Naffziger et al., Journal of Solid

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Lecture: Large Caches, Virtual Memory
• Topics: cache innovations (Sections 2.4, B.4, B.5)
1
More Cache Basics
• L1 caches are split as instruction and data; L2 and L3
are unified
• The L1/L2 hierarchy can be inclusive, exclusive, or
non-inclusive
• On a write, you can do write-allocate or write-no-allocate
• On a write, you can do writeback or write-through;
write-back reduces traffic, write-through simplifies coherence
• Reads get higher priority; writes are usually buffered
• L1 does parallel tag/data access; L2/L3 does serial tag/data
2
Tolerating Miss Penalty
• Out of order execution: can do other useful work while
waiting for the miss – can have multiple cache misses
-- cache controller has to keep track of multiple
outstanding misses (non-blocking cache)
• Hardware and software prefetching into prefetch buffers
– aggressive prefetching can increase contention for buses
3
Techniques to Reduce Cache Misses
• Victim caches
• Better replacement policies – pseudo-LRU, NRU, DRRIP
• Cache compression
4
Victim Caches
• A direct-mapped cache suffers from misses because
multiple pieces of data map to the same location
• The processor often tries to access data that it recently
discarded – all discards are placed in a small victim cache
(4 or 8 entries) – the victim cache is checked before going
to L2
• Can be viewed as additional associativity for a few sets
that tend to have the most conflicts
5
Replacement Policies
• Pseudo-LRU: maintain a tree and keep track of which
side of the tree was touched more recently; simple bit ops
• NRU: every block in a set has a bit; the bit is made zero
when the block is touched; if all are zero, make all one;
a block with bit set to 1 is evicted
• DRRIP: use multiple (say, 3) NRU bits; incoming blocks
are set to a high number (say 6), so they are close to
being evicted; similar to placing an incoming block near
the head of the LRU list instead of near the tail
6
Prefetching
• Hardware prefetching can be employed for any of the
cache levels
• It can introduce cache pollution – prefetched data is
often placed in a separate prefetch buffer to avoid
pollution – this buffer must be looked up in parallel
with the cache access
• Aggressive prefetching increases “coverage”, but leads
to a reduction in “accuracy”  wasted memory bandwidth
• Prefetches must be timely: they must be issued sufficiently
in advance to hide the latency, but not too early (to avoid
7
pollution and eviction before use)
Stream Buffers
• Simplest form of prefetch: on every miss, bring in
multiple cache lines
• When you read the top of the queue, bring in the next line
Sequential lines
L1
Stream buffer
8
Stride-Based Prefetching
• For each load, keep track of the last address accessed
by the load and a possibly consistent stride
• FSM detects consistent stride and issues prefetches
incorrect
init
steady
correct
incorrect
(update stride)
correct
PC
correct
tag prev_addr stride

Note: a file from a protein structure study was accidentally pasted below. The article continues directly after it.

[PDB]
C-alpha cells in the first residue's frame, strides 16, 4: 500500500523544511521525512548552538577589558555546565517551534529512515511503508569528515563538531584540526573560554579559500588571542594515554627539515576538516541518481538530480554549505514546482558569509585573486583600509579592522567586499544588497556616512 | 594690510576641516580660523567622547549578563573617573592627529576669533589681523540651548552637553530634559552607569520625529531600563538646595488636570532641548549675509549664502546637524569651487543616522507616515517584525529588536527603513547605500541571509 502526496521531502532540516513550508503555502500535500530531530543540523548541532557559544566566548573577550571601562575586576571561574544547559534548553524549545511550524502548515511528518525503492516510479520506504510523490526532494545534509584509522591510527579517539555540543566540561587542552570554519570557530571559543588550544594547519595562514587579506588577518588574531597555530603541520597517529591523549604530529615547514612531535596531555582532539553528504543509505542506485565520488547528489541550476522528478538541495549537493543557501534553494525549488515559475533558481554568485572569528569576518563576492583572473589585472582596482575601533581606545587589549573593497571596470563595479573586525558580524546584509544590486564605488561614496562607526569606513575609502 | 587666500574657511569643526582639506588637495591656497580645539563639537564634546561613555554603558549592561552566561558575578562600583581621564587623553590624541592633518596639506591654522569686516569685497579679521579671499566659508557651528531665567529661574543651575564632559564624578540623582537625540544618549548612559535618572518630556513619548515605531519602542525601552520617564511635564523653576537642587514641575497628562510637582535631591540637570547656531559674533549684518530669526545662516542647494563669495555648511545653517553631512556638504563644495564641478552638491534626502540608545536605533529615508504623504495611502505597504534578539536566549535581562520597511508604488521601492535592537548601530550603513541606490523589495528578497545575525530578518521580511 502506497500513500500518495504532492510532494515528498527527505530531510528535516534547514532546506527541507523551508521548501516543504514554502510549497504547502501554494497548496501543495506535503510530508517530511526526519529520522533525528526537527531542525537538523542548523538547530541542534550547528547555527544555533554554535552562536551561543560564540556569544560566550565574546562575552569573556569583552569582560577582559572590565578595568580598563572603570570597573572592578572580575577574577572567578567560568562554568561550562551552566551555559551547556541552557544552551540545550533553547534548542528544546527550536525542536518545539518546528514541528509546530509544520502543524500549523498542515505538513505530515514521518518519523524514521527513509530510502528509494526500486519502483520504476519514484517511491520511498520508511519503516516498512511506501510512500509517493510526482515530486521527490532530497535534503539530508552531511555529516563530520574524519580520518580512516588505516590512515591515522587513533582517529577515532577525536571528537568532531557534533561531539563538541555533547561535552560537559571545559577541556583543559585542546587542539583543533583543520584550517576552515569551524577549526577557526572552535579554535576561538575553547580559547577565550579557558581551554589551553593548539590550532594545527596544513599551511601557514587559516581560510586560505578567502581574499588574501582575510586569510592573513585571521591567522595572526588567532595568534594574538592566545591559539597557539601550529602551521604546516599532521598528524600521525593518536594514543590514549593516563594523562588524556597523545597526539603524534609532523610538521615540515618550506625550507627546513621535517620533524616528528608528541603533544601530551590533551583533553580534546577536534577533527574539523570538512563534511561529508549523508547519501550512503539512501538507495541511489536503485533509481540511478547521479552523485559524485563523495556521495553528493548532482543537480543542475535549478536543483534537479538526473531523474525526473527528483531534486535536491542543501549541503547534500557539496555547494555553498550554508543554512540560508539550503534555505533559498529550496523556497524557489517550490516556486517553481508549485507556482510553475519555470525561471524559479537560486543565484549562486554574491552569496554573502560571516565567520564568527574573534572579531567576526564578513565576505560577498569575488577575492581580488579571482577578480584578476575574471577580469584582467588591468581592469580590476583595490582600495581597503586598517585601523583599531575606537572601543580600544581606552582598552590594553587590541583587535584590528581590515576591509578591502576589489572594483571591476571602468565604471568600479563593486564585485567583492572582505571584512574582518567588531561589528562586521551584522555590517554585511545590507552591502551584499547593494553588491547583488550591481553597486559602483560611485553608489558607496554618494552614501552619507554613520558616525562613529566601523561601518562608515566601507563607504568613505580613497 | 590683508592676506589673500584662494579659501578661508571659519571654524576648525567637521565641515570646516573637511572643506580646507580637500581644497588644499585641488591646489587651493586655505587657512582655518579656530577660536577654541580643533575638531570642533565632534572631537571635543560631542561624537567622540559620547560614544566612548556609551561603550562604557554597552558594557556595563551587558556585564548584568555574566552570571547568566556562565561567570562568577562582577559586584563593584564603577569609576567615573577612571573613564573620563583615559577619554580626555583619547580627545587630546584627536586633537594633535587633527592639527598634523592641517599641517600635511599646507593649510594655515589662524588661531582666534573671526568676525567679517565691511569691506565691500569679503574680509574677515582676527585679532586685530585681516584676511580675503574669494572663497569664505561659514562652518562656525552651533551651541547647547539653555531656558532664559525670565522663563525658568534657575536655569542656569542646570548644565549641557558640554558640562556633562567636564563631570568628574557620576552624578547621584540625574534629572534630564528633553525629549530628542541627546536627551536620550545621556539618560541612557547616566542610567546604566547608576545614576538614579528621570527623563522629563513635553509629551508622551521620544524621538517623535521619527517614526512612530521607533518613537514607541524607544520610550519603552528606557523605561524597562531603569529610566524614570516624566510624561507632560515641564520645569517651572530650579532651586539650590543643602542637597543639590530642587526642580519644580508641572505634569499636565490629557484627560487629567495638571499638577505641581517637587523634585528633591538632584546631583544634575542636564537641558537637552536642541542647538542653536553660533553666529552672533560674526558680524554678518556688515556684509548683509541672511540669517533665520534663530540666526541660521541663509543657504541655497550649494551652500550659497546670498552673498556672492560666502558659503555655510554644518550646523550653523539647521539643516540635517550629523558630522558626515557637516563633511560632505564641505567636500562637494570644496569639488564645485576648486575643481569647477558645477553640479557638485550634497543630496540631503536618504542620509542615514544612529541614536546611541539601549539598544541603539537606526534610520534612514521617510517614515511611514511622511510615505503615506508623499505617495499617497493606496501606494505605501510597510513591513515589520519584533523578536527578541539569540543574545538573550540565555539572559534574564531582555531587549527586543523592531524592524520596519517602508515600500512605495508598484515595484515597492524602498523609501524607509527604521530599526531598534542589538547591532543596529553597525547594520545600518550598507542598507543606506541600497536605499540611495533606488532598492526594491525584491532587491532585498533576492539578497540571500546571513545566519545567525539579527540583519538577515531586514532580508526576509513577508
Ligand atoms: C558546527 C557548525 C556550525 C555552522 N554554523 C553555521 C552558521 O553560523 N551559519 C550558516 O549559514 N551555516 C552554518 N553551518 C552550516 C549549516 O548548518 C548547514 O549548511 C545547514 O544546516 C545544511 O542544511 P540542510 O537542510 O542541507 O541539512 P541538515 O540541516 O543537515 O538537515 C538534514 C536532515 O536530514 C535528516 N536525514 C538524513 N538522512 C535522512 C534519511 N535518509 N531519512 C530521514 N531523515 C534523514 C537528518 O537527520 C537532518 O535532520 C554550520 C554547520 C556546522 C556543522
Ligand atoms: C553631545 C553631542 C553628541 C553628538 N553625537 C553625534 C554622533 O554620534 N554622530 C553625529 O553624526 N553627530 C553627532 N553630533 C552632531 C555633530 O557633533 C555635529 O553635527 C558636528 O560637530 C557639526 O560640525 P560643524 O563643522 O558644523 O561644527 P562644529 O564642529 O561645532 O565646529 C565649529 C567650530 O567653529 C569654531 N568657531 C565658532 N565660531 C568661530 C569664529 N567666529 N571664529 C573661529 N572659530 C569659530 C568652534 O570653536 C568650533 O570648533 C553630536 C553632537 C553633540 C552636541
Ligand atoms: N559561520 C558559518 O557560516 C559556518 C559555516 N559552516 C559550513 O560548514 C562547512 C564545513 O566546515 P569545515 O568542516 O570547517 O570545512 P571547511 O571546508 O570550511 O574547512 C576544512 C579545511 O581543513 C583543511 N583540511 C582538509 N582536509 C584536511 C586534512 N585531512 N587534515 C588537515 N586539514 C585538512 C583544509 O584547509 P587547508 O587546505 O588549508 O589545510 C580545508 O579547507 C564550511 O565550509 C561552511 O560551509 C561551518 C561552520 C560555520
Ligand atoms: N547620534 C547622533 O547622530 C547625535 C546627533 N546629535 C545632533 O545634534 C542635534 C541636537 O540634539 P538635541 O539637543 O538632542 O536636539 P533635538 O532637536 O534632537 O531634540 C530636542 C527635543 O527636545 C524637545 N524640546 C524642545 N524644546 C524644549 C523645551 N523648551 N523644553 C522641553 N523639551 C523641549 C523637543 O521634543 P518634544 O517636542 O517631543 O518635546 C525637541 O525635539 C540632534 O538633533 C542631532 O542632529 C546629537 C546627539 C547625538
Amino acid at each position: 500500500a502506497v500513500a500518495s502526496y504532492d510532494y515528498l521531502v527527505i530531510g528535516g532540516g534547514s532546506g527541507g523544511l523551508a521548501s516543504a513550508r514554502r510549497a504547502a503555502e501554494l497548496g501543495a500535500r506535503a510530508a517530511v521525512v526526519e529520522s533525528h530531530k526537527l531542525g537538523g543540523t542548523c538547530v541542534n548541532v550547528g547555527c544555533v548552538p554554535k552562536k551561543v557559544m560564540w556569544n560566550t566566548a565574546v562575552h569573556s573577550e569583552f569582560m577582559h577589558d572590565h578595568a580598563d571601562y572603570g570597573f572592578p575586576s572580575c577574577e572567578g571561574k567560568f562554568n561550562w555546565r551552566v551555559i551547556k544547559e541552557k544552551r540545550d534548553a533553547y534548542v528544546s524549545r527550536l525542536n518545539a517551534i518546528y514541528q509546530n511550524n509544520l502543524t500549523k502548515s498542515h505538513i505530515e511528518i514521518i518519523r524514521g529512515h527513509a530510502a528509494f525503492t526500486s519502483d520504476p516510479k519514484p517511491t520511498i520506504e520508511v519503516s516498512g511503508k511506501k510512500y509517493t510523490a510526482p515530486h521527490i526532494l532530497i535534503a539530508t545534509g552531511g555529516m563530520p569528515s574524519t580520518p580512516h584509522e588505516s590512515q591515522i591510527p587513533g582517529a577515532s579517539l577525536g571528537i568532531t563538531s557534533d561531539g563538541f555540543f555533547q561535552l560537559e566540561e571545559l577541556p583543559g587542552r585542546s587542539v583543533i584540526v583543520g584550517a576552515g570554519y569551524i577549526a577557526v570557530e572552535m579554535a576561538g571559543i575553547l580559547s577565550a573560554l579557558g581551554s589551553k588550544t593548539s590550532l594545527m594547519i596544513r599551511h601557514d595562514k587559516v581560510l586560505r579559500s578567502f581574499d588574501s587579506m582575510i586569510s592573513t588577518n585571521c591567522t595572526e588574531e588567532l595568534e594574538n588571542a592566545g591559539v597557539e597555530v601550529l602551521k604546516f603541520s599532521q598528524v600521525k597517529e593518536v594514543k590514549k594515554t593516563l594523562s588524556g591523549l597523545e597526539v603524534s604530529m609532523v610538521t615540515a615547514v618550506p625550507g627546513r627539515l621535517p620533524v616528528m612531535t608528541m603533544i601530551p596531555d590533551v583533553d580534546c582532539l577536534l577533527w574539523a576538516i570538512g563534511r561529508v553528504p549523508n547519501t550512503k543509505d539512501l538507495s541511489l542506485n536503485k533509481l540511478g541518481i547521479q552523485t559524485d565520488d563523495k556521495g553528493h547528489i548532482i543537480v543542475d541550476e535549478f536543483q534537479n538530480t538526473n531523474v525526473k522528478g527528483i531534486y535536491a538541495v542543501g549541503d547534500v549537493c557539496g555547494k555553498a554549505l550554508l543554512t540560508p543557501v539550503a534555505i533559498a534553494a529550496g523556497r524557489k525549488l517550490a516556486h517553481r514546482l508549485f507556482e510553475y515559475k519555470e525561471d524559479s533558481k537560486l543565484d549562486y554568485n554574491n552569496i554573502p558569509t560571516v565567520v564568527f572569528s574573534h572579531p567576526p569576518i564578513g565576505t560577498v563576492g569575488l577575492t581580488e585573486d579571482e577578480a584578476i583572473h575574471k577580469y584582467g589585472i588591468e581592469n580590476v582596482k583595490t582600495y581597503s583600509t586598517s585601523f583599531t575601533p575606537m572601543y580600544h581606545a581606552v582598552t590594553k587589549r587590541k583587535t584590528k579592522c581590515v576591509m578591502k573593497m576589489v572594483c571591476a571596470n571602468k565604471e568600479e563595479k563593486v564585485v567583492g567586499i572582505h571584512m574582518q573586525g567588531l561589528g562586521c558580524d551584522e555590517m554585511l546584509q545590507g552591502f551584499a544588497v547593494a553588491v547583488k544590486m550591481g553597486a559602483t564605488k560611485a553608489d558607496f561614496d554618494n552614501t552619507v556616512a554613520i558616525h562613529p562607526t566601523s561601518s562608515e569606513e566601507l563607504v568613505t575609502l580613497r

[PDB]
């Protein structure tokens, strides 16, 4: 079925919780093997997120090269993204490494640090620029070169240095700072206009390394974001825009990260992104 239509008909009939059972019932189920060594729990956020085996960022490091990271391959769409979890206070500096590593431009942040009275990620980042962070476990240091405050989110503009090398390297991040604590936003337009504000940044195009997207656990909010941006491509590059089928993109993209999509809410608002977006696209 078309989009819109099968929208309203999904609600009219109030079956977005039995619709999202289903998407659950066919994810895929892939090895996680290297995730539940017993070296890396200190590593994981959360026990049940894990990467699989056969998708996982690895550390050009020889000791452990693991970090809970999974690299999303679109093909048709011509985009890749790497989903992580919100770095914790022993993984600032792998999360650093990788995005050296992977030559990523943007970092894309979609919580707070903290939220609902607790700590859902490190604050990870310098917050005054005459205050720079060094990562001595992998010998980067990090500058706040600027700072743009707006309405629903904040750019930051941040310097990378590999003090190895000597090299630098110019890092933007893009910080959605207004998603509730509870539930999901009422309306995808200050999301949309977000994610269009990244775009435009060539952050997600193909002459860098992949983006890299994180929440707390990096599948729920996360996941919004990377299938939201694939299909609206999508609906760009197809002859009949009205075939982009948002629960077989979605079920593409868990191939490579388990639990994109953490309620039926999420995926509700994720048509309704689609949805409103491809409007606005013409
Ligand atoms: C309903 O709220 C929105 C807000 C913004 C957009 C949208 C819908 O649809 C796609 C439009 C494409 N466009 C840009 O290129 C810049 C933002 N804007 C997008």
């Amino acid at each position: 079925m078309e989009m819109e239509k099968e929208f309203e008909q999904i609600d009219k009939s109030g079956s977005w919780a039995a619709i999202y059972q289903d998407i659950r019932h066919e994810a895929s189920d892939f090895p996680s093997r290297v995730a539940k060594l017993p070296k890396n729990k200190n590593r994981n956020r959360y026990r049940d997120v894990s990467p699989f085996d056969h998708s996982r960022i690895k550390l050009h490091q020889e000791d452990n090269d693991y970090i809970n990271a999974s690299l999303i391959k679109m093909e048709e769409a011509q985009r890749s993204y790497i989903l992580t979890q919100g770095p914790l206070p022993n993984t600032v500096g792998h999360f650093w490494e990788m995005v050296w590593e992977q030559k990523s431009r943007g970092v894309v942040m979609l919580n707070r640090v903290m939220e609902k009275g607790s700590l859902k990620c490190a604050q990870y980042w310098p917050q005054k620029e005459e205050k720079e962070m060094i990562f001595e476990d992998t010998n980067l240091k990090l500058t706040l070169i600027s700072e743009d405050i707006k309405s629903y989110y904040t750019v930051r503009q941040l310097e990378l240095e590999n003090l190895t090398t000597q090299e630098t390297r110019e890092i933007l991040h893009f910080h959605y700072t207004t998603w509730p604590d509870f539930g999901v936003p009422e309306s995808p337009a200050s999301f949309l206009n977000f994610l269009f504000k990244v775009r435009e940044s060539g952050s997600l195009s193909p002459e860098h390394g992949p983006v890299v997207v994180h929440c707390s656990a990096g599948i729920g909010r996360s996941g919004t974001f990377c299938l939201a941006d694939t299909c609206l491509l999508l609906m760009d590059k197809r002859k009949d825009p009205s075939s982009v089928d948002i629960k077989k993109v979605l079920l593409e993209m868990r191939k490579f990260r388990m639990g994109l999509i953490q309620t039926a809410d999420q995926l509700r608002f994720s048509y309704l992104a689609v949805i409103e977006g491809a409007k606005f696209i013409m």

state
correct
trans
no-pred
incorrect
(update stride)
incorrect
(update stride)
9
Intel Montecito Cache
Two cores, each
with a private
12 MB L3 cache
and 1 MB L2
Naffziger et al., Journal of Solid-State Circuits, 2006
10
Intel 80-Core Prototype – Polaris
Prototype chip with an entire
die of SRAM cache stacked
upon the cores
11
Shared Vs. Private Caches in Multi-Core
• What are the pros/cons to a shared L2 cache?
P1
P2
P3
P4
P1
P2
P3
P4
L1
L1
L1
L1
L1
L1
L1
L1
L2
L2
L2
L2
L2
12
Shared Vs. Private Caches in Multi-Core
• Advantages of a shared cache:
 Space is dynamically allocated among cores
 No waste of space because of replication
 Potentially faster cache coherence (and easier to
locate data on a miss)
• Advantages of a private cache:
 small L2  faster access time
 private bus to L2  less contention
13
UCA and NUCA
• The small-sized caches so far have all been uniform cache
access: the latency for any access is a constant, no matter
where data is found
• For a large multi-megabyte cache, it is expensive to limit
access time by the worst case delay: hence, non-uniform
cache architecture
14
Large NUCA
Issues to be addressed for
Non-Uniform Cache Access:
• Mapping
CPU
• Migration
• Search
• Replication
15
Shared NUCA Cache
Core 0
L1
D$
Core 1
L1
I$
L1
D$
L2 $
Core 4
L1
D$
L1
I$
L1
D$
L2 $
L1
D$
L2 $
Core 5
L1
I$
Core 2
L1
I$
L2 $
L1
I$
Core 3
L1
D$
L2 $
L2 $
Core 6
L1
D$
L1
I$
L1
I$
A single tile composed
of a core, L1 caches, and
a bank (slice) of the
shared L2 cache
Core 7
L1
D$
L2 $
Memory Controller for off-chip access
L1
I$
L2 $
The cache controller
forwards address requests
to the appropriate L2 bank
and handles coherence
operations
Virtual Memory
• Processes deal with virtual memory – they have the
illusion that a very large address space is available to
them
• There is only a limited amount of physical memory that is
shared by all processes – a process places part of its
virtual memory in this physical memory and the rest is
stored on disk
• Thanks to locality, disk access is likely to be uncommon
• The hardware ensures that one process cannot access
the memory of a different process
17
Address Translation
• The virtual and physical memory are broken up into pages
8KB page size
Virtual address
virtual page
number
Translated to phys
page number
13
page offset
Physical address
physical page
number
13
page offset
Physical memory
18
Title
• Bullet
19
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